Mystery surrounds the final moments of a much-loved Chester woman who was tragically killed on the A55.
An inquest into the death of ‘devoted’ mum-of-three Barbara Dunbavand established she was hit by a DAF tanker lorry on the road’s westbound carriageway on December 10 last year as she made her way to work.
But exactly why she came to be a pedestrian on the carriageway remains unclear.
The 53-year-old chartered accountant, of Little Heath Road, Christleton, had a busy job at local accountancy firm Hall Livesey Brown that contained some minor stresses, but otherwise lived a happy family life and was looking forward to the upcoming Christmas period.
She had been bothered by some neck pain and a tingling in her arm which kept her awake at night in the months leading up to her death, but her family doctor reported that Mrs Dunbavand was on no medication and had no underlying health issues.
During the inquest at Warrington Coroner’s Court, her husband Dr Andrew Dunbavand, a GP at Chester’s City Walls Medical Centre, said she was slightly worried about some upcoming meetings at work but generally her mood approaching Christmas was a good one.
The night before her death she sat down to watch some of her favourite TV shows with a glass of wine and her husband and son. She had left an envelope containing petrol money for her other son who was due to return to university.
Thursday, December 10 was a ‘normal family morning’, her husband told the inquest, and when she woke up, Mrs Dunbavand commented to her husband how dark it was outside. She left the home shortly before 7.30am to take her usual route using the bypass at Littleton.
Grinding noise from car
Her car, a Toyota Corolla, had recently been serviced with no problems. However, when her husband later picked up her car after the accident, he noticed a ‘grinding’ noise, although nothing had been flagged up as wrong with the car by police officers or vehicle inspectors.
Witness Carl Shellbourne was also using the A55 on his way to work that day just before 7.30am when he spotted a vehicle parked with no lights on in a layby just past the A51 facing the direction of North Wales.
The darkness and rain made driving conditions ‘terrible’, he said, but he remembered thinking it was odd that a car would be parked in the layby so close to the carriageway. He then noticed a person standing near the vehicle who appeared to be focusing intently on something on the carriageway.
“I was in the outside lane and noticed a tanker on my inside. So I accelerated away to allow more space and I could see the tanker driver move out through my mirror,” Mr Shellbourne told the inquest.
Wet, horrible morning
“It was such a wet, horrible morning. I’m convinced the person I saw was focused on something on the carriageway and I wondered if it might be a child she had seen. Then I saw her start to move towards the carriageway and I just thought ‘stop’.
“To me, there was a definite focus but I could not see what that was. I assumed she would have realised how close she was to the carriageway and stopped. It was not until later that I read what had happened,” he added.
Simon Mumford, who was driving the tanker, also gave evidence at the inquest and admitted the incident had left him in so much shock he had limited recollection of what happened.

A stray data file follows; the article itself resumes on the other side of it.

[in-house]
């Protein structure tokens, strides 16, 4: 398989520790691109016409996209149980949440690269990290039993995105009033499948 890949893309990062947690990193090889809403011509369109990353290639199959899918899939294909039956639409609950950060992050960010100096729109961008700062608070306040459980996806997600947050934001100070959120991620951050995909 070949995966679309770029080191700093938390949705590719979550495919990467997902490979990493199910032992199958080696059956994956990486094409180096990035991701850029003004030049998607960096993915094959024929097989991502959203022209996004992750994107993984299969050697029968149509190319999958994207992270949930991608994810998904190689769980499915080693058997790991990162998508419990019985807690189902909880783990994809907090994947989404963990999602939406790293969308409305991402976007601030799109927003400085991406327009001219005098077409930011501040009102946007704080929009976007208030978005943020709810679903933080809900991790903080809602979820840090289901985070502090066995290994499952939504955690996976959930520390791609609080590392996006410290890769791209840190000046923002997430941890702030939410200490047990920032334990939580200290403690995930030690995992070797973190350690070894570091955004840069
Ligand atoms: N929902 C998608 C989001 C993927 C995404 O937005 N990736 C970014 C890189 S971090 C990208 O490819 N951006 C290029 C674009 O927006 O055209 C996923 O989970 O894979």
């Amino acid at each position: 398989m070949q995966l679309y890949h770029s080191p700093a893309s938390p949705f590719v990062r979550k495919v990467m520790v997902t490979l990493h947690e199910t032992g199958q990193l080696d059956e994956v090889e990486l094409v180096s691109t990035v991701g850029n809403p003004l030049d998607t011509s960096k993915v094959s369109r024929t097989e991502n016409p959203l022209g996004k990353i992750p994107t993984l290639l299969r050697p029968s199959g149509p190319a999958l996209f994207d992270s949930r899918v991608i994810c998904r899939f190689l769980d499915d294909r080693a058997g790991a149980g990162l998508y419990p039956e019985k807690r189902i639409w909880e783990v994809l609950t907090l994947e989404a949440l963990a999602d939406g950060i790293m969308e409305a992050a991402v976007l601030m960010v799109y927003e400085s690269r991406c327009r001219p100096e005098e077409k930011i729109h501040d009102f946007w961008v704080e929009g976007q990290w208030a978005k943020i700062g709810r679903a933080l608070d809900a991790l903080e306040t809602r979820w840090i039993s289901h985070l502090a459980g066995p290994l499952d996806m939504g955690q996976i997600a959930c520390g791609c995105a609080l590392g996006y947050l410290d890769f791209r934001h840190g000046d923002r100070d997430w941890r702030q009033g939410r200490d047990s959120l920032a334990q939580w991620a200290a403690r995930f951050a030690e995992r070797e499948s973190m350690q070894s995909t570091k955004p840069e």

“As I was driving, I became aware of a vehicle parked in the layby with no lights or hazards on,” he said. “Then I saw a person come from round the passenger side heading into the carriageway and all I could think of was trying to give them as much space as physically possible without me hitting another vehicle.”
Sheer bad luck
Mr Mumford applied his brakes seconds before the collision and attempted to move the vehicle to the right in order to avoid a collision. Later investigations and footage from a dashcam inside his vehicle showed that Mr Mumford had done everything he could to avoid hitting Mrs Dunbavand, but tragically ended up doing so by ‘sheer bad luck’, said coroner Nicholas Rheinberg.
“I did consider returning an open verdict here but I do not think it necessary in this case,” he said. “There are two interpretations possible as to how Mrs Dunbavand came to be on the carriageway as a pedestrian. One is that it is entirely possible she had noticed a noise in her car similar to the one her husband later heard when he went to pick up her car and pulled into the layby to investigate, regrettably parking rather close to the carriageway.
“Although nothing was found on the car that may have led her to stop, it may be that after disengaging the bonnet latch she tried to investigate a noise and perhaps in a daydream or a moment of absentmindedness in concentrating on getting back to her car, walked into the path of the lorry,” he said.
“The other possibility is that, as Mrs Dunbavand was seen staring into the road, she could have deliberately walked into the path of the lorry. although this would make no sense as there was nothing that gave anyone a warning that such an action was being contemplated.”
He added: “My formal findings are that she died of 1a multiple injuries, received when she was struck by a lorry travelling westbound. The evidence we have heard does not sufficiently disclose whether it was a deliberate act or just inadvertance.”
In a statement given by Mrs Dunbavand’s family shortly after her death, they described her as ‘much loved’, a ‘dear friend to many’ and an enthusiastic contributor to the local community.
One tribute to her read: “You touched so many lives, we will miss you so much.”